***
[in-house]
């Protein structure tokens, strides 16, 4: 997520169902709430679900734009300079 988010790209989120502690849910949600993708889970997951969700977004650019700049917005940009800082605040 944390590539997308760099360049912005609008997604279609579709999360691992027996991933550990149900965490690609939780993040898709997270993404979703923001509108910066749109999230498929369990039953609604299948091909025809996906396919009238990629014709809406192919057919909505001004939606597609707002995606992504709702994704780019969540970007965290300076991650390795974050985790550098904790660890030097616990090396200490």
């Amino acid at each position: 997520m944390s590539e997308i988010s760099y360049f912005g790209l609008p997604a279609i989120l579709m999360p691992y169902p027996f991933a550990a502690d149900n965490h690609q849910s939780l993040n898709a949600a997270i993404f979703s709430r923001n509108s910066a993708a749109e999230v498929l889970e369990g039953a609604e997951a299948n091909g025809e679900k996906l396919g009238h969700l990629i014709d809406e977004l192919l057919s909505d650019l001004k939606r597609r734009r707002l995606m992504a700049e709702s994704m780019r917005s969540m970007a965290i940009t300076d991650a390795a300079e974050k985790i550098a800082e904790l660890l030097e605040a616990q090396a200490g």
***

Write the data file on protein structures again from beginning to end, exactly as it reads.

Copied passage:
[in-house]
């Protein structure tokens, strides 16, 4: 997520169902709430679900734009300079 988010790209989120502690849910949600993708889970997951969700977004650019700049917005940009800082605040 944390590539997308760099360049912005609008997604279609579709999360691992027996991933550990149900965490690609939780993040898709997270993404979703923001509108910066749109999230498929369990039953609604299948091909025809996906396919009238990629014709809406192919057919909505001004939606597609707002995606992504709702994704780019969540970007965290300076991650390795974050985790550098904790660890030097616990090396200490």
């Amino acid at each position: 997520m944390s590539e997308i988010s760099y360049f912005g790209l609008p997604a279609i989120l579709m999360p691992y169902p027996f991933a550990a502690d149900n965490h690609q849910s939780l993040n898709a949600a997270i993404f979703s709430r923001n509108s910066a993708a749109e999230v498929l889970e369990g039953a609604e997951a299948n091909g025809e679900k996906l396919g009238h969700l990629i014709d809406e977004l192919l057919s909505d650019l001004k939606r597609r734009r707002l995606m992504a700049e709702s994704m780019r917005s969540m970007a965290i940009t300076d991650a390795a300079e974050k985790i550098a800082e904790l660890l030097e605040a616990q090396a200490g």